SAM ALTMAN, CEO, OPENAI: Like no one person should be trusted here. I don't have super voting shares, like I don't want them. The board can fire me. I think that's important. I think the board, over time, needs to get democratized to all of humanity.

If this really works, it's quite a powerful technology. And you should not trust one company and certainly not one person with it.


HARLOW: The details of Altman's firing are pretty murky. What we do know is that OpenAI said he had been insufficiently, quote, candid with the board. Sources tell CNN a key factor was tension between Altman, who favored pushing A.I. more aggressively, and the board that wanted to remain more cautious. But I should note there was an exodus after Altman was fired, and the board considered bringing him back.

Former chief executive of the streaming service Twitch Emmett Shear will now take over as interim CEO of OpenAI.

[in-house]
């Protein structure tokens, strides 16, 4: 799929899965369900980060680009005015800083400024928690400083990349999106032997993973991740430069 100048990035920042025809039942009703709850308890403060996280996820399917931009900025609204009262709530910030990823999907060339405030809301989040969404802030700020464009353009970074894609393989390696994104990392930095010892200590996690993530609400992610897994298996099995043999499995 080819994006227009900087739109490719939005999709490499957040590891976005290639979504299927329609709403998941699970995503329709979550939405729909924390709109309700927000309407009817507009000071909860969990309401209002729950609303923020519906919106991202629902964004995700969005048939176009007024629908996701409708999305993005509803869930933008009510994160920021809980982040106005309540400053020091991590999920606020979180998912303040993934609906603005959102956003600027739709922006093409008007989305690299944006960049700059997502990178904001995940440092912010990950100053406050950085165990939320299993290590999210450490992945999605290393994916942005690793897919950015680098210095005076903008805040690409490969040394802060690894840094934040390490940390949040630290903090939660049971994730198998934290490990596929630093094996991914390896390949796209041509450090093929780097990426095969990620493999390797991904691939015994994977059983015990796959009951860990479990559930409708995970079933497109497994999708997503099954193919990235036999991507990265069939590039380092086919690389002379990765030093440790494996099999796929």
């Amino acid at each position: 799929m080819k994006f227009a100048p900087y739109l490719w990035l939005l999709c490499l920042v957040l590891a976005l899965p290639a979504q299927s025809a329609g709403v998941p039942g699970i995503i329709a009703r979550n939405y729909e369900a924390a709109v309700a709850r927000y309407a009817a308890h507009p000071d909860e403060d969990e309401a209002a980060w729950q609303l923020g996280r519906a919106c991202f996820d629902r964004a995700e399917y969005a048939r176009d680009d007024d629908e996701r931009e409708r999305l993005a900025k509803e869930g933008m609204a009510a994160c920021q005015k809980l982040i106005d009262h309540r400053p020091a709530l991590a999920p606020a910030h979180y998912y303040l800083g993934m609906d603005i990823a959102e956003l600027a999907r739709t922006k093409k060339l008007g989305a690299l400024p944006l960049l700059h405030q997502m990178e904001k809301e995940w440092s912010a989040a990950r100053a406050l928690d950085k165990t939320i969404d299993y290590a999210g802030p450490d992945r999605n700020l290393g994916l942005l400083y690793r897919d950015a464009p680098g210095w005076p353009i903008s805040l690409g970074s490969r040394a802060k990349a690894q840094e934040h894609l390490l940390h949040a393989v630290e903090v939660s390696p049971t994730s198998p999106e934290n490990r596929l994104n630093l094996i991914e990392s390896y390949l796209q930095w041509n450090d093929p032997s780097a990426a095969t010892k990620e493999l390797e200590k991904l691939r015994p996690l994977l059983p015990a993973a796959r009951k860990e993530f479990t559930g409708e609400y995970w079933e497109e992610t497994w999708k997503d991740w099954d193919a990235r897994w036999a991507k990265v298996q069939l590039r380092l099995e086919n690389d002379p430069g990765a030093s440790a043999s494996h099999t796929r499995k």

HILL: Today, Donald Trump's legal team is set to argue before Washington appeals court that the gag order in his election interference case violates his right to free speech.


Now, this, of course, comes amid his frequent attacks on the special counsel.


TRUMP: Deranged Jack Smith, have you ever heard of him? He's a lovely -- he's a lovely man.

The Trump-hating prosecutor in the case, his wife and family despise me much more than he does. And he decides -- I think he's about a 10, they're about a 15 on a scale of 10.


HILL: This, of course, marks Trump's second appeal of a gag order in the past week. On Thursday, a New York appeals court temporarily lifted the gag order in his civil fraud trial.

CNN's Zach Cohen is following this for. So, Zach, how likely is it the Washington appeals court will lift that gag order?